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With the outbreak of Covid-19, health care professionals are urging people to regularly refrain from touching their face. Is that too much to ask?

There’s no question it’s easier said than done.

According to a 2015 study in the American Journal of Infection Control, people touch their faces more than 20 times an hour on average. About 44 percent of the time, it involves contact with the eyes, nose, or mouth.


From picking up objects to turning doorknobs, we’re constantly touching surfaces contaminated with pathogens. These pathogens can be picked up by our hands and get into the body through mucous membranes on the face — eyes, nose, and mouth — that act as pathways to the throat and lungs.

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The coronavirus that causes Covid-19 is believed to be spread mostly by inhaling droplets released when an infected individual coughs or sneezes. But these droplets can also land on surfaces that we touch with our hands.


“Some pathogens can last for about nine days on surfaces, so we are constantly coming in contact with potential pathogens that can cause an infection,” said Jennifer Hanrahan, chief of the division of infectious diseases at the University of Toledo Medical Center.

All of which explains why it makes sense for health officials to recommend that people try to avoid touching their faces. But as anyone who has consciously tried to do so knows, it’s hard.

Touching your face is an act that most people perform without thinking, explained Wendy Wood, provost professor of psychology and business at the University of Southern California.

“Whether it is something intrinsic to our species or a learned behavior, we continue to repeat it even if we intend to or not,” she said.

According to Wood, face touching is a behavior that is triggered for a number of reasons. While some people do it to express their emotions, others touch their face in a discussion to make a point. Over time, they form a habit that continues to get repeated unless it is consciously broken.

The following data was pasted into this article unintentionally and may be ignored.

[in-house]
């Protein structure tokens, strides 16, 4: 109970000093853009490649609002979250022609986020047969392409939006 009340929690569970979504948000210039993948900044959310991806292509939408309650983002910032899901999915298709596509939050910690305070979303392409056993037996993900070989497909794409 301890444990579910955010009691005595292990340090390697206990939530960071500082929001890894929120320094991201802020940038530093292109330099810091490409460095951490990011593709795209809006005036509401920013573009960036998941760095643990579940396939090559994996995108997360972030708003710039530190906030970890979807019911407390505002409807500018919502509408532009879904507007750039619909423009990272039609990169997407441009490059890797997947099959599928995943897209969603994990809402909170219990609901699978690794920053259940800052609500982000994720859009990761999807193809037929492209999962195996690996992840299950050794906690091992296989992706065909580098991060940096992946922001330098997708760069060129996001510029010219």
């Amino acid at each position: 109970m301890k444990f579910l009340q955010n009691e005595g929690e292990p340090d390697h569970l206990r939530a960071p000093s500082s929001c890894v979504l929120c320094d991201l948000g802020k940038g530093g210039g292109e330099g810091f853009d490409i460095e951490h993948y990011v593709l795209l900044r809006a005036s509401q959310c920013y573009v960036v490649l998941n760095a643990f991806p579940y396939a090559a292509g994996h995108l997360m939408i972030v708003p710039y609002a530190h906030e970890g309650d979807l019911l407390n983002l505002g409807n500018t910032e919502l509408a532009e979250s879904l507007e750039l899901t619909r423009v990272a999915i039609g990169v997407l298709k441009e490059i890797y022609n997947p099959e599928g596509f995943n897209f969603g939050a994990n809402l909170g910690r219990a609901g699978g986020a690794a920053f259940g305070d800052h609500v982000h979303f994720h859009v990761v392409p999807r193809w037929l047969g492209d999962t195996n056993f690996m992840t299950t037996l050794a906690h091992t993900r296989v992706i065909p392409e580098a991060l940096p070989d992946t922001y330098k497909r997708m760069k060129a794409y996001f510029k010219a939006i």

Experts say one way to break the cycle is to simply make it more difficult to touch your face.

“If people are to wear gloves and glasses, they are less likely to touch their face,” said Wood.

Previous outbreaks, such as SARS, have shown the importance of washing hands regularly and not touching the face with them.

A study published late last year on hand hygiene and the global spread of disease through air transportation found that if people wash their hands while at the airport, the spread of a pandemic could be curbed by up to 69 percent. The same research group previously found only an estimated 20 percent of people have clean hands while at airports.

Christos Nicolaides, a postdoctoral fellow at MIT and lead author of the study, said little things really could make a difference in restricting the spread of coronavirus, and an increase in the number of people with clean hands would have a significant impact on slowing it.

“Big airports around the world, such as London Heathrow, see thousands of people in a day,” he said. “So small tasks like hand washing can affect the global spread of the virus.”

  • Masks might be helpful, but someone told me they read something that makes sense to me. In the real world, when you’re wearing a paper mask held on by rubber bands, you are reaching up and adjusting the mask constantly. I used to wear a mask in a carpentry shop, and I did this to be true. You might be able to train yourself to stop doing it, but otherwise, you just can’t help it.

    • Correct. Cannot touch your face. If you must touch your face — wash your hands first. I guess you could use your shoulder for any spontaneous itches. After-all you press it to your nose when you sneeze and that is considered safe for you.

  • It is true. I agree. I even think these measures are useful not only for us to be more healty but also to reduce acne or other problems on our face. Even prevent them..I use Luna mini 2 for two years now and I can say it also helped me clear my face…less touching my face contributed to better-looking skin and healthier skin.

  • There are clear plastic face shields, some on a headband, others (from Hong Kong, natch) attached to a hat. They are fabulous at keeping wearers from touching their faces, and stark reminders of how much we all do it!
    PS–the first sentence of the article should be plural altogether, instead of a jarring use of singular they that could be fixed with a single s. See how I did it above.

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